- Be facially expressive. Your facial expressions should match the message you are delivering. If you’re giving an upbeat speech, try to have a relaxed and joyful look on your face.
- Plant your feet. Shifting your weight from side to side can lull your audience into a semi-hypnotic state (also known as sleep). Stand tall and firm.
If you feel that your stage presence is lacking, view clips of speakers you admire. Aim to imitate parts of their style that you feel could work for you. Then, “fake it until you make it.” In other words, act confident until you feel confident.
When it comes to public speaking, delivery is everything. Even if you have a great voice and good body language, your message will get lost if the audience can’t easily follow what you say. Below are some tips for developing good delivery skills:
- Speak slowly, but not too slowly. Talk too fast and your audience will have a hard time understanding you. Talk too slowly and you risk putting them to sleep. When it comes to public speaking, talking at a conversational pace is your safest bet.
- Pause between ideas. Great public speakers often pause for two to three seconds or even longer. A well-placed pause gives the audience time to digest what you are saying. It also makes you sound more confident and in control.
- Avoid filler words. Words such as “um,” “ah,” “you know,” and “like” diminish your credibility and distract from your message. Instead, replace these filler words with pauses.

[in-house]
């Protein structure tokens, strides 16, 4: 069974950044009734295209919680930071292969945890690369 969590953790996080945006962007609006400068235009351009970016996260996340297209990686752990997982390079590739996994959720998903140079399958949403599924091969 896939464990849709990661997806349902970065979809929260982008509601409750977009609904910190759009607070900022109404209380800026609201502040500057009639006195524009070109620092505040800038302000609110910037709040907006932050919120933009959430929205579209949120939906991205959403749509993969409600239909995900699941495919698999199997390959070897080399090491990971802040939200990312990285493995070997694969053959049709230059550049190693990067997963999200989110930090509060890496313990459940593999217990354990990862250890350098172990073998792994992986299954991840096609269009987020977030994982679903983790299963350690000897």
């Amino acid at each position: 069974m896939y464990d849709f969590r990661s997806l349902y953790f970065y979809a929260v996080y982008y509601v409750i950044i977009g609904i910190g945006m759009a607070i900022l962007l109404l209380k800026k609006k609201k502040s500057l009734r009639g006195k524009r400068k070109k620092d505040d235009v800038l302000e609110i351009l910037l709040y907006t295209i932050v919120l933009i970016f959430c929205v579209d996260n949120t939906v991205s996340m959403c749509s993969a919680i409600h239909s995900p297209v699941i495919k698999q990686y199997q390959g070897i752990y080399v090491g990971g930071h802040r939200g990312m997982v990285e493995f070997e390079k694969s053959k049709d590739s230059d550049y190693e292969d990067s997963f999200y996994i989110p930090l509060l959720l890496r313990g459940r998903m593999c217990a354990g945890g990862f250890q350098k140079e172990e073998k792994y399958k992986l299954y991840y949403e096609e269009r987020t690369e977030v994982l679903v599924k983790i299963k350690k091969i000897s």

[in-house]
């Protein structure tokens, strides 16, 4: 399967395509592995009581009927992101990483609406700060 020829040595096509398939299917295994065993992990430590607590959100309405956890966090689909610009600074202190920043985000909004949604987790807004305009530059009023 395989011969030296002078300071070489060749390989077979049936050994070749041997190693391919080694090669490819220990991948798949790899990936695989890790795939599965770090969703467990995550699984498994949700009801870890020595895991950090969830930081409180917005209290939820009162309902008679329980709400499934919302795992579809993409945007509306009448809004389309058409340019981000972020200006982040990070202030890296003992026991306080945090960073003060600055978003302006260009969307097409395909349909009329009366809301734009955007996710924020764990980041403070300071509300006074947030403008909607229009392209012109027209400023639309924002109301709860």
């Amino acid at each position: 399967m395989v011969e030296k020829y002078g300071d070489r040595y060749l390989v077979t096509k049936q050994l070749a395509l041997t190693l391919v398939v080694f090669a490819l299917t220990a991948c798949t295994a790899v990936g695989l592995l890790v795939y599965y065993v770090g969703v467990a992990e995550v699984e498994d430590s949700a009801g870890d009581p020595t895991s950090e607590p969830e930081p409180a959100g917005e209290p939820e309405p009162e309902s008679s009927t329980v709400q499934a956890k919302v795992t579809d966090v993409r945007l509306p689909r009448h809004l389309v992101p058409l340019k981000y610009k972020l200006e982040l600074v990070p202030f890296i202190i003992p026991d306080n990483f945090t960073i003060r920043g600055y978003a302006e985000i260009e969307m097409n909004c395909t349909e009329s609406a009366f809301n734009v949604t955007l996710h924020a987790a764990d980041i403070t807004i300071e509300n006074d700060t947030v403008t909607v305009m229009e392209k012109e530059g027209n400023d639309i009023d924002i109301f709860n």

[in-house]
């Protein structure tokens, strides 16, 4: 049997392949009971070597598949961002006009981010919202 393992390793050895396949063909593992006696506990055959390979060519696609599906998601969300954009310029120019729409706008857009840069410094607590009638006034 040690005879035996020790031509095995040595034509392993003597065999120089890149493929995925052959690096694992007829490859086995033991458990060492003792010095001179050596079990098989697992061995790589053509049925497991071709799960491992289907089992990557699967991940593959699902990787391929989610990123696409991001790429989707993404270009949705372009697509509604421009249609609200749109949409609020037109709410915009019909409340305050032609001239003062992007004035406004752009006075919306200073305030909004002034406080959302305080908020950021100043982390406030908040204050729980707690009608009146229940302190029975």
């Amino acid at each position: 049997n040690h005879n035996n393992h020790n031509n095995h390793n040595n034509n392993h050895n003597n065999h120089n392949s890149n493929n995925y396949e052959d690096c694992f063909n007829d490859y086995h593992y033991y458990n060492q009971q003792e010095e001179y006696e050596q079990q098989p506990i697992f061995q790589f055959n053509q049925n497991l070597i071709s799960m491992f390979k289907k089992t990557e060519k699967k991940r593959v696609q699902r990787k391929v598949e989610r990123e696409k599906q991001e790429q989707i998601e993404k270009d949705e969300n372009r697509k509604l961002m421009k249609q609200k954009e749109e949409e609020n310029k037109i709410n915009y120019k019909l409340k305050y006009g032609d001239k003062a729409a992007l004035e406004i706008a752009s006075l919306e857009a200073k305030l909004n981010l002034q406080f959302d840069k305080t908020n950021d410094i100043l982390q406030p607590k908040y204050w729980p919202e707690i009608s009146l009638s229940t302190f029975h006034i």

- Carefully articulate and pronounce your words. A mumbling public speaker is hard to understand.
Good public speakers are in tune with their audience. Public speaking is more than standing in front of a group and talking; you also need to engage your audience.
- Acknowledge your audience as soon as you take the stage. This helps to make you seem more like a “real” person and keeps a conversational tone.
- Grab their attention immediately. When you speak, you have about 60 seconds to capture your audience’s attention and captivate them before they tune out. Use this time to ask a rhetorical thought-provoking question, tell a captivating story, or share a shocking statistic—anything that will keep them intrigued.
- Find a friendly face. There’s bound to be friendly people in the audience. Find those people and pretend that you’re speaking to only them.
- Make eye contact. Regardless of how big your audience is, try to make eye contact with as many people as possible. It will make them feel like you are speaking directly to them.
A Word From Verywell
Fear of public speaking is a common experience, and developing new public speaking skills can help you face your fear confidently. If you have extreme anxiety while speaking in public, however, it is important to seek help from your doctor or a trained mental health professional.
While improving your public speaking skills is helpful, for people with social anxiety, those efforts should be grounded in a solid framework for overcoming your anxiety.